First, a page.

<b>Natural/Organic: U Baron Group:</b>The company is made up of Izzio’s Artisan Bakery, Etai’s Catering, six Etai’s Bakery Cafes and two full-service restaurants.

Natural/Organic: U Baron Group. The company is made up of Izzio’s Artisan Bakery, Etai’s Catering, six Etai’s Bakery Cafes and two full-service restaurants.
Courtesy U Baron Group

BANKING

Bank of America

Bankers in Boulder and the surrounding area will be waiting to see what impact the second-largest bank in the United States will have on market share when it opens a full-service bank at 1965 28th St. in Boulder later this year.

Announced in 2014, this will be Bank of America’s first full-service bank in Boulder and third in Colorado. It recently opened a full-service bank in Denver and is working on one in Highlands Ranch.

The new bank in Boulder, under construction at the site of a former Wendy’s restaurant, will be approximately 2,850 square feet, with tellers, small-business bankers and mortgage officers and a one-lane, ATM-only drive-through.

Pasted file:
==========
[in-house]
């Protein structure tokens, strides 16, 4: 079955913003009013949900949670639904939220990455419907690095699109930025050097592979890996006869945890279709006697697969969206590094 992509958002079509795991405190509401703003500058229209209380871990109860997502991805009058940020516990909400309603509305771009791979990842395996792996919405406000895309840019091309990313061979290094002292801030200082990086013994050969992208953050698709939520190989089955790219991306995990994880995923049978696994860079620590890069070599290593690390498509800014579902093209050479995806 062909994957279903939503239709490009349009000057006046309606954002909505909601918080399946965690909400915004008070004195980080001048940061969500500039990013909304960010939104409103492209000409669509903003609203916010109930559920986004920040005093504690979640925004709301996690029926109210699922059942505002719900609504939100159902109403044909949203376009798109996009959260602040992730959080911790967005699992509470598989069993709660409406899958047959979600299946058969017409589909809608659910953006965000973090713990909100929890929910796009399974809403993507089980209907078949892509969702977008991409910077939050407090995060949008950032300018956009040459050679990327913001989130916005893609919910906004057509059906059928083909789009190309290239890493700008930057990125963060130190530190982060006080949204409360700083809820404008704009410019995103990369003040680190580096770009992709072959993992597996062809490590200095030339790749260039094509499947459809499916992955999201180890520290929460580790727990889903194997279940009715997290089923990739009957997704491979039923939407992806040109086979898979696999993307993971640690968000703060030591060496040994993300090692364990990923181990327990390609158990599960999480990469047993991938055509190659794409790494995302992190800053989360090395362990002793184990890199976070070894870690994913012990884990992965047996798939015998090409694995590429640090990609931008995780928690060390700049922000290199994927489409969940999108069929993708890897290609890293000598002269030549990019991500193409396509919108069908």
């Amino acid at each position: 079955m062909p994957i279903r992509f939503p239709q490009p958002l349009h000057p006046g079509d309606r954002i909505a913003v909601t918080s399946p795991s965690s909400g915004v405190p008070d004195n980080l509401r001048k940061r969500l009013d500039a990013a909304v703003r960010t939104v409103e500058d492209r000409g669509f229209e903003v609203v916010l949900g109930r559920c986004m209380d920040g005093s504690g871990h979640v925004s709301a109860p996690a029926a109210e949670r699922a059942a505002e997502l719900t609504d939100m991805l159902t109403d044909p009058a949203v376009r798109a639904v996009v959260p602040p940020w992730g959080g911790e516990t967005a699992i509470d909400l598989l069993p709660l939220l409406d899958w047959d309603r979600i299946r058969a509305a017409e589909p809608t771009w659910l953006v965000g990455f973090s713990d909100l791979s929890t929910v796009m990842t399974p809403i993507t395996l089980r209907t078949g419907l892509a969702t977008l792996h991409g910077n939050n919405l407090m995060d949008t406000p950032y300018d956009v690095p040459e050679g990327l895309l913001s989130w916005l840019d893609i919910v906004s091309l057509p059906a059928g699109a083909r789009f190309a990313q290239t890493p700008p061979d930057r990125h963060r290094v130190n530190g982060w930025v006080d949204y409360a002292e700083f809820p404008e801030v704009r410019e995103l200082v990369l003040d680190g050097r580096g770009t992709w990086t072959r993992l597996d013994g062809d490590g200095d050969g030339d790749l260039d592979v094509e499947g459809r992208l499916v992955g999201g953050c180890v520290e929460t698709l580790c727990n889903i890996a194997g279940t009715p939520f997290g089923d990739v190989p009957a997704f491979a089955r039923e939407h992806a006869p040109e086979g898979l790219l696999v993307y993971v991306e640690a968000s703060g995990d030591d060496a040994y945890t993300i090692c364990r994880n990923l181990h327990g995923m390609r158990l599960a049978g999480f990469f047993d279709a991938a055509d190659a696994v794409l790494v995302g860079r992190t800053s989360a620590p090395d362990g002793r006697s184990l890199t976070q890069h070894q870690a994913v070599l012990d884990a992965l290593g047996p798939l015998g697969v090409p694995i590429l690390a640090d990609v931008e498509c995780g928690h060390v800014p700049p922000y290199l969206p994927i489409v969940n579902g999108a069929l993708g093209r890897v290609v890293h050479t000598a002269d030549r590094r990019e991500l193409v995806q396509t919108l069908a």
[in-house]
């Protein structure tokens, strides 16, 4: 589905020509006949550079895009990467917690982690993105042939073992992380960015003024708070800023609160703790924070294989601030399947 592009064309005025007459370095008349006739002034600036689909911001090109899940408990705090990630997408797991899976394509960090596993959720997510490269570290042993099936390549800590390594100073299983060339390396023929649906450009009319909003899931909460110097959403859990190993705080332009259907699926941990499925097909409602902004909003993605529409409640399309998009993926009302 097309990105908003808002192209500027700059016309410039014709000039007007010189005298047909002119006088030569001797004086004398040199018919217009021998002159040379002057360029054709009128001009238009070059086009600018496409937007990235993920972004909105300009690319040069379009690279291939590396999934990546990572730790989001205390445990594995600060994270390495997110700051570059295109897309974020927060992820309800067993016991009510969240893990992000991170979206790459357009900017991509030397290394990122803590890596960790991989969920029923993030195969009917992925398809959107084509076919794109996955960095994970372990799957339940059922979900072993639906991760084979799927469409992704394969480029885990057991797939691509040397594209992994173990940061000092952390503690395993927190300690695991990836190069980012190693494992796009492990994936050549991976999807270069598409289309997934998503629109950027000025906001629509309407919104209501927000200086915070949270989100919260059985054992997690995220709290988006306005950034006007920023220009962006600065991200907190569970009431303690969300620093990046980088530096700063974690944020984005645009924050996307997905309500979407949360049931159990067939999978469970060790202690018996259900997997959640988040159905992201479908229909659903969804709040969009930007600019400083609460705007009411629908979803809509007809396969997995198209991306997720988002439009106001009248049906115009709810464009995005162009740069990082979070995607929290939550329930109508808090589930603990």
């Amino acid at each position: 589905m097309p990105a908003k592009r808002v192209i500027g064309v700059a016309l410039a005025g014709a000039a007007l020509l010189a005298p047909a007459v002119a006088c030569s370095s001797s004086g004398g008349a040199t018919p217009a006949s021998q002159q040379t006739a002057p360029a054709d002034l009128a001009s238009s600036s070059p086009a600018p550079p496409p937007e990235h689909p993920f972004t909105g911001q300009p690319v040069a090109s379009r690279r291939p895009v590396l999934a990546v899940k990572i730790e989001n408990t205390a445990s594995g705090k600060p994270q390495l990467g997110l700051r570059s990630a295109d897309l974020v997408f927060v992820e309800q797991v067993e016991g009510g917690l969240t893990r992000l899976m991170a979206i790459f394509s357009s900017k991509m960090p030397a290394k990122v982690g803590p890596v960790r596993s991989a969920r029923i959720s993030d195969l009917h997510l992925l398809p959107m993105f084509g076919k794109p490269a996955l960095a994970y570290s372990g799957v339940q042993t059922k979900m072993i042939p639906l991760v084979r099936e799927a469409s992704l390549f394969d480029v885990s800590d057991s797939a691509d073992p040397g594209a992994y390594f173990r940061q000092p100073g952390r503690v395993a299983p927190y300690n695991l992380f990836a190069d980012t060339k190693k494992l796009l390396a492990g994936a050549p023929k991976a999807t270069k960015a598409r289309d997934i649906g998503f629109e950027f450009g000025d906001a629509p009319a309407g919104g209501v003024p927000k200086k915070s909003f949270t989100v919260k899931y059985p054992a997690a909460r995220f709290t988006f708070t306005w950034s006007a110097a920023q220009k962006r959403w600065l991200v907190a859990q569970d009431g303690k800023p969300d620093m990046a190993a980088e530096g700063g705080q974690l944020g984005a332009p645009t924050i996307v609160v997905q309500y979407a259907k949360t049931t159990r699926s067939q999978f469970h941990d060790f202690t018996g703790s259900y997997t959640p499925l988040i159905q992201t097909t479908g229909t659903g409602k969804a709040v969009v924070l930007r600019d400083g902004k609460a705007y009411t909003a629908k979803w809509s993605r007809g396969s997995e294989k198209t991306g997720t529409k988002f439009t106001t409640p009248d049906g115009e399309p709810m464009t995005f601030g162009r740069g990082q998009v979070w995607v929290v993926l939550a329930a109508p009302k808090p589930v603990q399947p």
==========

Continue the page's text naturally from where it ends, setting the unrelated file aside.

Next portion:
Charlotte, N.C.-based Bank of America Corp. is the second-largest bank in the United States with assets of $2.15 trillion and deposits of $1.16 trillion, according to Bankrate.com.

New Resource Bank

San Francisco-based New Resource Bank will open a loan-production office in Boulder, where it wants to provide loans to businesses and nonprofits that benefit the community and preserve the planet. Bill Peterson, executive vice president and chief credit officer, said he believes Boulder fits that niche market.

Colorado Division of Banking documents show that New Resource (OTC Pink: NWBN) has applied to open an office at 1877 Broadway, Suite 100, in the Randolph Center, but Peterson said the bank still is working through internal and regulatory issues and isn’t ready to make a “official announcement.”

The bank makes loans to companies and organizations “that benefit our communities and preserve our planet.” Peterson said the bank works with nonprofits, health and wellness companies, and organizations that work to preserve the environment.